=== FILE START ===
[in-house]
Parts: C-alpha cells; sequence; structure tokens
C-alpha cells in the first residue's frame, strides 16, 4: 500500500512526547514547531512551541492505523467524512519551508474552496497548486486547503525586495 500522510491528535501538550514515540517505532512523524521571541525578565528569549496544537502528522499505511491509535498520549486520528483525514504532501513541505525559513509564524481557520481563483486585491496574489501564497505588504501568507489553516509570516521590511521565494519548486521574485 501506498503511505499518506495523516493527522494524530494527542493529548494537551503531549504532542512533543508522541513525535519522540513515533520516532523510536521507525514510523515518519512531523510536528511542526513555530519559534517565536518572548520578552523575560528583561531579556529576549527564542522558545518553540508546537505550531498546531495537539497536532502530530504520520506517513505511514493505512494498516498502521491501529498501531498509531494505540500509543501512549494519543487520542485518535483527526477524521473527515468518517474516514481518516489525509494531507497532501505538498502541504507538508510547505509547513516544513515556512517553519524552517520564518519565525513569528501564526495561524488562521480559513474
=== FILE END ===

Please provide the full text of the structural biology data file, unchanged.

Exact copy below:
[in-house]
Parts: C-alpha cells; sequence; structure tokens
C-alpha cells in the first residue's frame, strides 16, 4: 500500500512526547514547531512551541492505523467524512519551508474552496497548486486547503525586495 500522510491528535501538550514515540517505532512523524521571541525578565528569549496544537502528522499505511491509535498520549486520528483525514504532501513541505525559513509564524481557520481563483486585491496574489501564497505588504501568507489553516509570516521590511521565494519548486521574485 501506498503511505499518506495523516493527522494524530494527542493529548494537551503531549504532542512533543508522541513525535519522540513515533520516532523510536521507525514510523515518519512531523510536528511542526513555530519559534517565536518572548520578552523575560528583561531579556529576549527564542522558545518553540508546537505550531498546531495537539497536532502530530504520520506517513505511514493505512494498516498502521491501529498501531498509531494505540500509543501512549494519543487520542485518535483527526477524521473527515468518517474516514481518516489525509494531507497532501505538498502541504507538508510547505509547513516544513515556512517553519524552517520564518519565525513569528501564526495561524488562521480559513474